Yesterday, Canada became the second country in the world to fully legalize recreational marijuana and the first major economy to do so. Uruguay was the first country to fully legalize marijuana, which it did in 2013. However, it took Uruguay until 2017 to develop its regulatory scheme for the legalization. As of 2017, the government required cannabis users to register with the government, authorized 16 pharmacies to become cannabis distributors and limited the amount and strength of the drug that each could sell. An unanticipated consequence of the regulations was that there continues to be a thriving black market as the government regulations make illegal marijuana stronger and easier to buy. Many other countries around the world have decriminalized marijuana to the point where it is functionally legal, but the government does not reap any direct economic benefits from its sale.
Marijuana laws in the U.S.
The U.S. is a patchwork of laws regarding marijuana that differ from state to state. The recreational use of cannabis is legal in nine states (Alaska, California, Colorado, Maine, Massachusetts, Nevada, Oregon, Vermont and Washington), and the District of Columbia. Another 13 states plus the U.S. Virgin Islands have decriminalized its use. Many states have legalized medicinal marijuana with highly regulated distribution systems. These states include Arizona, Arkansas, Connecticut, Florida, Minnesota, Montana, New Hampshire, New Jersey, New Mexico, New York, North Dakota and Pennsylvania. But, regardless of state laws, federal law still prohibits marijuana use.
Economic stumbling blocks to legalization
More surprising than the continuation of the black market in Uruguay is that the economic effect of the marijuana industry has been blunted because financial institutions are reluctant to get involved with the marijuana business for fear of international sanctions. International treaties prohibit marijuana trade, and countries that legalize marijuana might be considered as acting in violation of the treaties.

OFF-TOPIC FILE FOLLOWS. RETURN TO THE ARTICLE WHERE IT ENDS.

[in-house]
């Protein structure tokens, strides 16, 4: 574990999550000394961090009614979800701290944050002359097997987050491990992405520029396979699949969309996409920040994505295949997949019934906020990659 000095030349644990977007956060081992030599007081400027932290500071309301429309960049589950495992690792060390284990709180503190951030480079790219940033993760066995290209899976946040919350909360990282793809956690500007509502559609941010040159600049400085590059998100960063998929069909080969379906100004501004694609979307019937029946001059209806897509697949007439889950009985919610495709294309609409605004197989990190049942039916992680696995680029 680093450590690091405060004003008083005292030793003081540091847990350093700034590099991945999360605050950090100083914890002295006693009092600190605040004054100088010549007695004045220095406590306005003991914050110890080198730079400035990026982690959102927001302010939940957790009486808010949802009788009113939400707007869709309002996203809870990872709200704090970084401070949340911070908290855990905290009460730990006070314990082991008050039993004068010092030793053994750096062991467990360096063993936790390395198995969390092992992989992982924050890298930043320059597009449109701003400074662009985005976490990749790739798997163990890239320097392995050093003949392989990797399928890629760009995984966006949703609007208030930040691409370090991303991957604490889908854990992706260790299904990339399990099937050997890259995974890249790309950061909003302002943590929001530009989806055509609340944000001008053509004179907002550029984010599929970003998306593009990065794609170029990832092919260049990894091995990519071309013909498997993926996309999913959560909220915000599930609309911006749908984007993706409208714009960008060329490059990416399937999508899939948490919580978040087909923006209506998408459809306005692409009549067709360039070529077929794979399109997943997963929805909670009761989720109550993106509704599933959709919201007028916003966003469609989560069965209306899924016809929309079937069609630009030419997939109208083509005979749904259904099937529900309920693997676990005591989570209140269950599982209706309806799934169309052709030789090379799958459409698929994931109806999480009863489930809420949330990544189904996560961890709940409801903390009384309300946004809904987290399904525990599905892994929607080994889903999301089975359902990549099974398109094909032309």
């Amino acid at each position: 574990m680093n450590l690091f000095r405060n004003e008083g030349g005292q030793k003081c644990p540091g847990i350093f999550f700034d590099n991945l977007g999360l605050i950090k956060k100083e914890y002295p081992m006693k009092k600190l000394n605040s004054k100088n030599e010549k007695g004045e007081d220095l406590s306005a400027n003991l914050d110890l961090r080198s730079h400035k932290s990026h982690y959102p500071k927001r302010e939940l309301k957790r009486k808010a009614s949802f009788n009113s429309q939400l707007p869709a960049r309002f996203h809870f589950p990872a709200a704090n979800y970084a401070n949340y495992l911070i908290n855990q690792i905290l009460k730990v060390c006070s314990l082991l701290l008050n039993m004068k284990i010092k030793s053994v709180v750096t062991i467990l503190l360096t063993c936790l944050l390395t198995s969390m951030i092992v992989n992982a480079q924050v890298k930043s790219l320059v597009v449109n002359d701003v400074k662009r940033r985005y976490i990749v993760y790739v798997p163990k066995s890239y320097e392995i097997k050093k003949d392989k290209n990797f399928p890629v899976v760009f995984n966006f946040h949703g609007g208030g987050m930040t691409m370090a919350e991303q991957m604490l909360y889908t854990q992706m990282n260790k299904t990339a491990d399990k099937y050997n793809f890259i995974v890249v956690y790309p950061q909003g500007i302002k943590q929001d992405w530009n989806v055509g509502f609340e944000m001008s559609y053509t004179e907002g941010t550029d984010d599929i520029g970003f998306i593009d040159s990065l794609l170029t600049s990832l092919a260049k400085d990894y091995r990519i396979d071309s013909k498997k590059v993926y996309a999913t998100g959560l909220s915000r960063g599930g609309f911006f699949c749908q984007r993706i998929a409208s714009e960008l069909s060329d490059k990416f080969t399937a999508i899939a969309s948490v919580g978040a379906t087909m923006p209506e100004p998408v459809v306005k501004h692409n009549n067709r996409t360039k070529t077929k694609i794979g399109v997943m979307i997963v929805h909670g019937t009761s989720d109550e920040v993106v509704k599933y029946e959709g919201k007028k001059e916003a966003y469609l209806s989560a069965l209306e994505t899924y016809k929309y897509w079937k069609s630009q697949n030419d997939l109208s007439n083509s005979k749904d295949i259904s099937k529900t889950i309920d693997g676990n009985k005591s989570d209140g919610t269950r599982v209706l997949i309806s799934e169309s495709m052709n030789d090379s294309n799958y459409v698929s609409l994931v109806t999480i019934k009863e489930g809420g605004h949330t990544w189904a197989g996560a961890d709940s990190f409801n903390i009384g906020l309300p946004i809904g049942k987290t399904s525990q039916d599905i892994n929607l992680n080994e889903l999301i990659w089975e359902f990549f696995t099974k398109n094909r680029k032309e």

“We believed in our sovereignty and we didn’t take this factor into account,” admits Augusto Vitale, a former president of the Institute for the Regulation and Control of Cannabis. “We did not take into account the U.S. Terrorist Act or U.N. regulations.”
Reasons to legalize
Many reasons are cited for legalization, including potentially unfair application of marijuana laws, reducing drug-related violence and weakening organized crime. But reaping tax revenues is among the most-often put forward reasons for legalization. Canada’s largest marijuana growing company, Canopy, is valued at more than $10 billion and the top 12 Canadian marijuana companies are worth nearly $55 billion in Canadian dollars. Before legalization, Canadian authorities estimated that $5.7 billion Canadian dollars were spent on marijuana yearly, 90 percent of which went to the black market.
Legalizing marijuana in the U.S. on the federal level would allow the federal government to tax sales and could potentially net all levels of the government $17.4 billion annually, half of which would come from reduced spending on drug enforcement and incarceration. A new report from the cannabis analytics firm New Frontier estimates that legalization could result in revenues of an additional $105.6 billion between 2017 and 2025. That figure includes projections for business tax revenues, payroll withholdings, and a 15 percent sales tax. Meanwhile, fully legalizing cannabis today would add 654,000 jobs and up to 1 million jobs by 2025.
Full legalization of marijuana could be a boon to the federal and local economy by raising revenue without raising taxes, creating jobs and resulting in savings in law enforcement. Colorado and Washington were the first states to legalize marijuana, and sales in those states over the past years are better than was expected. In 2015, the state of Colorado got more than $135 million in tax revenue and fees from marijuana. The total sales in 2015 were more than $996 million. In North America, experts project sales to reach $20.1 billion by 2021. But Colorado’s first “marijuana czar” Andrew Freedman, warns that lawmakers should be wary of legalizing marijuana solely for the potential economic benefits. There are many other considerations at stake such as the potential for increased use by young people and possible public health concerns. Legalized marijuana would most likely be a boon to the economy, but the jury is still out on all the ramifications of legalization.
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